She set down her shoulder bag and dragged in the bags her grandpa had brought up to the landing. She sat down on the bed and red lettering on the door she had not noticed before caught her eyes. "Laura" it read. Mom? This was moms? She was quite dumbstruck.

So...This was her mother's room growing up. Lilly suddenly felt an inexplicable closeness to her mother more than she had ever felt. It was as if the friendly walls of the room were enveloping her in its warm embrace. She studied her white sneaker-ed feet and watched a tear drop escape her eye and fall onto her lap. Right that instant, Lilly heard her grandma calling her down for dinner. She asked Lilly to hurry down after a wash. She sighed, wiping the tear track on her cheek.

Lilly emerged after a refreshing bath in comfy denim shorts and a black t-shirt with a red skull on the front. She made her way downstairs for dinner and entered the large dining room. The polished, wooden table was laden with food. In the centre of the table was a vase of fresh and bright, red and yellow tulips. There were many dishes seated on delicate table mats. The table seated fourteen people, hence it was quite large. Grandpa was seated at the head of the table and grandma was seated on his right while David was seated on his left. Lilly sat down next to David.

There was a basket of soft, fresh baked buns, a dish of farm made butter, a large glass bowl full of salad next to a small bowl full of salad cream. There was a dish of grilled chicken fillets in a light sauce. There was also a mound of perfectly round, baked potatoes glistening with butter and decorated with chopped chives. There was also a dish of red something that Lilly couldn't identify.

'Well, tuck in!' said grandpa in his deep voice, reaching for a bun.

'Linda told me that you were vegetarian, so I made sure you have plenty of vegetables to choose from' smiled grandma, serving some salad onto David's plate. Lilly smiled politely.

'What's this red stuff?' she hesitantly asked after a little.

'Oh, that is something I like to call Blanket Mix. Its red peppers and zucchini slices grilled and baked with cheese' grandma explained. 'I normally add eggs, but I didn't since I wasn't sure you ate them'. Without a second thought, Lilly, who was an addict of peppers dived at the dish and served her self some of the Blanket Mix.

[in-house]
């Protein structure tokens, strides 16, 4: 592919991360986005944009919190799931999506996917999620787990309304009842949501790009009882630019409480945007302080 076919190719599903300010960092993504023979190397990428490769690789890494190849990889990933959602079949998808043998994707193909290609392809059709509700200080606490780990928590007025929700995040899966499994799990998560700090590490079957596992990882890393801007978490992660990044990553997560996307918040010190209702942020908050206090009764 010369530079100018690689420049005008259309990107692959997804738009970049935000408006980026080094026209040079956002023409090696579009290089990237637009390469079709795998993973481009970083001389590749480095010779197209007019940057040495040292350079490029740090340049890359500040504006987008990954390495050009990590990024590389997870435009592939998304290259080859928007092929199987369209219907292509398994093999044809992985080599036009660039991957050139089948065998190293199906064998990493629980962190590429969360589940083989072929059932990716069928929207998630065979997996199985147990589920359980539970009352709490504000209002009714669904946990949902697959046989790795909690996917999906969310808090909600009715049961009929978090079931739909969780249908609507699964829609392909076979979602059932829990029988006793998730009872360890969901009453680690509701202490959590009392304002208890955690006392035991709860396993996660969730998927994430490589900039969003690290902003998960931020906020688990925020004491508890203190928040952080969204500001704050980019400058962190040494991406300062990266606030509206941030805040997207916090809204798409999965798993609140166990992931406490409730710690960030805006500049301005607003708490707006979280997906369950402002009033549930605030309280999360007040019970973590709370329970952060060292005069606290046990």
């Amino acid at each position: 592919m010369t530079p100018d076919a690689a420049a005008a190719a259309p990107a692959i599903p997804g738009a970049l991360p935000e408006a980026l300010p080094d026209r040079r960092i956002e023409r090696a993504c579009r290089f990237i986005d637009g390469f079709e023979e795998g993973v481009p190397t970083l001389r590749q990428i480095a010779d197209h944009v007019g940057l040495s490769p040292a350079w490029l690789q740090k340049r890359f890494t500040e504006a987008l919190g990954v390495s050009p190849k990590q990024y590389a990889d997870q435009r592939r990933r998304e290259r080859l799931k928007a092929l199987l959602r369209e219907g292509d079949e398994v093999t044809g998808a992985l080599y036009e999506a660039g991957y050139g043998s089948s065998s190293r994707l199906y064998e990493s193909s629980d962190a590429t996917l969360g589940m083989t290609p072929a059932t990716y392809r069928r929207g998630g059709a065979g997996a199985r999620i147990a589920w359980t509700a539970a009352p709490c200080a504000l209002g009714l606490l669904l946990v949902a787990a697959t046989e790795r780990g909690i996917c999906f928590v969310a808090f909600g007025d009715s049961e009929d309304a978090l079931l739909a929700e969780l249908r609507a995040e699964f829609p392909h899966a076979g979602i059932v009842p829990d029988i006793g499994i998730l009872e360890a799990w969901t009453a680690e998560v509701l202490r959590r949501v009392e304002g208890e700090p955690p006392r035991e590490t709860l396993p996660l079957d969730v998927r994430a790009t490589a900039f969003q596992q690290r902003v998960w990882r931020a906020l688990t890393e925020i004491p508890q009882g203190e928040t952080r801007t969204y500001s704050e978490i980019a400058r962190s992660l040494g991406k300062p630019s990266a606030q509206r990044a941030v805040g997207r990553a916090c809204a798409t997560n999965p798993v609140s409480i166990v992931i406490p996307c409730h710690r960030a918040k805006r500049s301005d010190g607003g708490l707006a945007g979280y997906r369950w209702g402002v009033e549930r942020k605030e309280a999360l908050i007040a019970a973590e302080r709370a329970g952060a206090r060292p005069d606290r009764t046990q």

She picked up her fork and tried a bite of it. It was delicious. The peppers were slightly sweet and the zucchini was beautifully tender. The layer of cheese in between the pepper and the zucchini had melted wonderfully and tasted creamy. She served a bit of everything except the meat onto her plate and picked up her fork.

The conversation flowed indulgently from one topic to another. A painting on one wall caught Lilly's eyes. It was painting of a young girl with black, flowing hair and a beautiful face. She could not quite see the painting well, so she made a metal note to look at it later.

'Your mother loved Blanket Mix. So did Linda. I used to make it for special occasions' grandma told Lilly, smiling gently. Suddenly, Lilly found it difficult to swallow her food. Her throat seemed constricted. She put on a fake, polite smile.

Why does every godforsaken thing so far in this house have to have some kind of connection with Mom? This is exactly why I didn't want to come here in the first place! Argh! I wonder what other forthcoming thing would have something to do with Mom... Lilly gulped her food, ignoring the painful tightness of her throat. She breathed and took a sip of water. She felt sadness well up within her.

'Potatoes dear?' asked her grandma

'No thanks grandma'

After a dessert of scrumptious strawberries and cream topped with broken butter cookie bits, Lilly helped her grandma clear the table. When she offered to wash up, her grandma waved her away with a hand wielding a cloth napkin.

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